Scientific Names of Hops and Lupulin:
Humulus lupulus L. [Cannabaceae]
Infusions and extracts of hops strobiles; lupulin extracts from hops grains.
– Appetite Loss
– Digestive Problems
– Gynecological Aid
– Intestinal Cramps
– Nervous Tension
– Skin Abrasions
– Tension Headache
– Urinary System Conditions
The female flowers of the hop plant, Humulus lupulus L. [Cannabaceae], have long been used as a preservative and flavoring ingredient in beer. The cultivation of hops dates back to at least 860 A.D., based on written records. The therapeutic use of hops for treating anxiety, insomnia and restlessness is first noted in Europe in the 9th century. It was introduced in England in the sixteen century but was soon banned by King Henry VIII whose public believed it spoiled the taste of drinks, caused melancholy and endangered the people. Young hops shoots can be eaten but it is the strobiles (oval-shaped, semi-transparent scales otherwise known as hops or hop cones) and grains that are used in medicinal teas and manufacturing beer. Hops and Lupulin are primarily used as a sedative and relaxant. Sleeping on a pillow filled with hops is believed to help insomnia. Although the only confirmed value for hops lies in its use for edginess and insomnia, this herb has also been used traditionally as a bitter to stimulate the appetite, increase the flow of digestive juices, and treat ulcers, skin abrasions, and bladder inflammation. Cherokee healers traditionally used hops as a sedative, antirheumatic, analgesic, gynecological aid for breast and womb problems, and kidney and urinary aid for gravel and inflammation. In India and China hops are recommended for treating restlessness associated with nervous tension, headache, indigestion, insomnia, intestinal cramps and lack of appetite. Hops are now recognized for their strong estrogenic activity and are being included in some herbal preparations for women for “breast enhancement.” A recent study found that the main phytoestrogen in hops, 8-Prenylnaringenin, competed strongly with 17ss-estradiol for binding to both the alpha- and ss-estrogen receptors. Another study showed that hops bind competitively to estrogen receptors and up-regulate progesterone receptor mRNA in cultured endometrial cells.
Hop strobiles contain: 5-30% bitter substances including acylphloro-glucides, humulones, lupulones; essential oil containing mono- and sesquiterpenes (myrcene, linalool, farnesene, caryophyllene, etc.; more that 150 aroma substances have been identified; tannins; flavonoids including kaempferol and quercetin mono- and diglycosides; xanthohumol and other chalcones. Traces of phenol-carboxylic acids (ferulic and chlorogenic acids. Phytoestrogen flavonoids include: 8-prenylnaringenin, and structurally related hop flavonoids. 6-Prenylnaringenin, 6,8-diprenylnaringenin and 8-geranylnaringenin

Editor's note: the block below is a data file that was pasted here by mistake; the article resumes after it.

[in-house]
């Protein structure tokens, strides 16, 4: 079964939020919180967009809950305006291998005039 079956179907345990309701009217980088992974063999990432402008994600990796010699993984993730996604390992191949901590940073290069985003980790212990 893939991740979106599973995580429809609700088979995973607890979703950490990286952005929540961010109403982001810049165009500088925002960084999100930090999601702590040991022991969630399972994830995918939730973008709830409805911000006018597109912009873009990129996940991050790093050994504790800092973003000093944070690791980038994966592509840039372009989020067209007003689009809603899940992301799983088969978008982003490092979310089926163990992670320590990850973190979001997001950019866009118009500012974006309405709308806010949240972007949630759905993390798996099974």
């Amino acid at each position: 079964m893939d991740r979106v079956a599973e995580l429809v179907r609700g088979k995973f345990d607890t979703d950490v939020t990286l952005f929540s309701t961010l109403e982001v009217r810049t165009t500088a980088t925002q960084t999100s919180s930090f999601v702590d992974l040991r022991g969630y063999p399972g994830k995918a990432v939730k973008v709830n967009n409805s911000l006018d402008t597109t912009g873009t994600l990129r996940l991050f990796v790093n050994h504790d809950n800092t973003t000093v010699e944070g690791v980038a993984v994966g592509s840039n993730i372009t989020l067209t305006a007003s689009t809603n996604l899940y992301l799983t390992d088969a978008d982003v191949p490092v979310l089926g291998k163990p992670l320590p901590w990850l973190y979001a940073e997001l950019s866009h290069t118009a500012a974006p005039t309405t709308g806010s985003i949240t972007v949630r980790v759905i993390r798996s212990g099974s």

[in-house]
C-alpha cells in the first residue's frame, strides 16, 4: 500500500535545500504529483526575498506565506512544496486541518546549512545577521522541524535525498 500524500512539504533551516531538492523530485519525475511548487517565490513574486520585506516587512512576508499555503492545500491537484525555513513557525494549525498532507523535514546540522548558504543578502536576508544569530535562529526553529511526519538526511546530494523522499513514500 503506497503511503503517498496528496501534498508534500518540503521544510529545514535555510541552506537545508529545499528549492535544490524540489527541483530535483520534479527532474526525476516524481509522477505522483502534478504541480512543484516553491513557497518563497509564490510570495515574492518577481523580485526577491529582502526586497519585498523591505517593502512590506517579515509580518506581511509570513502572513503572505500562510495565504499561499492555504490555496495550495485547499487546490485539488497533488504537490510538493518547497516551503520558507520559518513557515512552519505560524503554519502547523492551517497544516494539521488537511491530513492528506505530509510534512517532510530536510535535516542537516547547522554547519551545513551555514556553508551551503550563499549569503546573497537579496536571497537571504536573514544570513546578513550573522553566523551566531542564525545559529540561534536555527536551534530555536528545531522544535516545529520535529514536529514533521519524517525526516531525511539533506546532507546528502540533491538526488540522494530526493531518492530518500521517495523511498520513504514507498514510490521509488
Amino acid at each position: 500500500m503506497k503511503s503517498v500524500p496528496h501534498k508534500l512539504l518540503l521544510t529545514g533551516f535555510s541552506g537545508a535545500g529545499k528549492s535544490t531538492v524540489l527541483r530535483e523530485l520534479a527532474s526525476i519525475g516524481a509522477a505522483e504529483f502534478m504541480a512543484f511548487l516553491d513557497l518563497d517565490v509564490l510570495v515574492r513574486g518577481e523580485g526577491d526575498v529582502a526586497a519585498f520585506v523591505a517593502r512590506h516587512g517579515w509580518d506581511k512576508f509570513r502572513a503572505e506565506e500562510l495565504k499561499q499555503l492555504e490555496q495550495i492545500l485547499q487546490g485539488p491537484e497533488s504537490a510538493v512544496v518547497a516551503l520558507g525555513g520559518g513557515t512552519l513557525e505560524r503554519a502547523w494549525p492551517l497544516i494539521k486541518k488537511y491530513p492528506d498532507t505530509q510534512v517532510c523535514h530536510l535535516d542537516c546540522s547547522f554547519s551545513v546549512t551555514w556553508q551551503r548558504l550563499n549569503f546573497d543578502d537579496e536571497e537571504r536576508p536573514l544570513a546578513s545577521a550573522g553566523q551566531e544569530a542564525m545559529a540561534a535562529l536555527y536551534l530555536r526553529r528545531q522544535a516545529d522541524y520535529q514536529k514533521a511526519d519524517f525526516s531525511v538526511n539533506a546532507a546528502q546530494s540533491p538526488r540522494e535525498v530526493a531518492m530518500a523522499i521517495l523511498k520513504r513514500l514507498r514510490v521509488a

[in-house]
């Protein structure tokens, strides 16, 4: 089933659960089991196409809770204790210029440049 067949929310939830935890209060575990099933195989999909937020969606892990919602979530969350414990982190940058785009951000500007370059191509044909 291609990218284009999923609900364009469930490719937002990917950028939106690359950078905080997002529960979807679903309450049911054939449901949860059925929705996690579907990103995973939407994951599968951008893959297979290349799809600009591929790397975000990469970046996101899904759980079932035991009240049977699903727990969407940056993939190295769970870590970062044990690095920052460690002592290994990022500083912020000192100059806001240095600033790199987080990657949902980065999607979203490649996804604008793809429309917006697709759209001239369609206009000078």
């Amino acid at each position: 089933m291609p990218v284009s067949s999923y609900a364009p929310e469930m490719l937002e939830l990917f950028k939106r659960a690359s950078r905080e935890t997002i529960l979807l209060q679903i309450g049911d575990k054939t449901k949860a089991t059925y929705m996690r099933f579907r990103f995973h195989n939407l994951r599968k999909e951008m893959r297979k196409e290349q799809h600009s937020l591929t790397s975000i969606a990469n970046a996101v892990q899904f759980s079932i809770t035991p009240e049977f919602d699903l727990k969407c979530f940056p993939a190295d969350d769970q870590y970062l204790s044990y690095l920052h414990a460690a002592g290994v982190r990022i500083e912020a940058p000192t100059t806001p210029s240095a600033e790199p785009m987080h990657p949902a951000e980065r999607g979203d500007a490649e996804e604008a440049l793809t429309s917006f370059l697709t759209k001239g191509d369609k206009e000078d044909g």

At the base of the hop scales are two hard nuts covered in aromatic, yellow glands or grains called lupulin. Lupulin can also be found in the scales but to a lesser degree. To extract lupulin from hops, the strobiles are rubbed and the grains sifted. Bitter substances (acylphloro-glucides) present in the resin make up to 50-80% of the hop grains whereas they make up only 15-30% of the hops strobiles. The resin is differentiated into the light-petroleum-insoluble part (hard resin) and the light-petroleum-soluble part (alpha and beta soft resins). The most important part of the alpha-soft resin is the bitter substance humulone, while the beta-soft resin contains mainly lupulone, another bitter substance.
Tea: Pour (150 ml) of boiling water over 1-2 teaspoons of cut or powdered strobile or dry extract powder of hops (0.5g per single dosage). Steep 10-15 minutes then strain. Drink infusion 2 or 3 times a day and before going to bed. Other preparations can be taken correspondingly. 1 Teaspoon = 0.4 g.
Combinations of hops infusions with all other sedative drugs can be beneficial; alcoholic extracts of hops, however, should be avoided with sedatives that are known to interact dangerously with alcohol.
Hops are rich in estrogenic substances and may interfere with pre-existing hormonal therapy. In view of this, hops are contraindicated in the case of breast cancer until further research can determine their potential positive or negative effects.
May cause dermatitis in some people.
Blumenthal M, Goldberg A, Brinckmann J 2000. Herbal Medicine: Expanded Commission E Monographs. Copyright American Botanical Council. Publ. by Integrative Medicine Communications, 1029 Chestnut Street, Newton, MA 02464. Pp. 193-196.
Liu J, Burdette JE, Xu H, Gu C, van Breemen RB, Bhat KP, Booth N, Constantinou AI, Pezzuto JM, Fong HH, Farnsworth NR, Bolton JL. 2001. Evaluation of estrogenic activity of plant extracts for the potential treatment of menopausal symptoms. J Agric Food Chem. 2001 May; 49(5): 2472-9.
Milligan SR, Kalita JC, Pocock V, Van De Kauter V, Stevens JF, Deinzer ML, Rong H, De Keukeleire D. 2000. The endocrine activities of 8-prenylnaringenin and related hop (Humulus lupulus L.) flavonoids. J Clin Endocrinol Metab. 2000 Dec; 85(12): 4912-5.
Wichtl, M and NG Bisset (Eds). 1994. Lupuli strobulus/glandula – Hops/Hop Grains. In Herbal Drugs and Phyto-pharmaceuticals. (English translation by Norman Grainger Bisset). CRC Press, Stuttgart, pp. 305-308.
Yilmazer M, Stevens JF, Deinzer ML, Buhler DR. 2001. In vitro biotransformation of xanthohumol, a flavonoid from hops (Humulus lupulus), by rat liver microsomes. Drug Metab Dispos. 2001 Mar; 29(3): 223-31.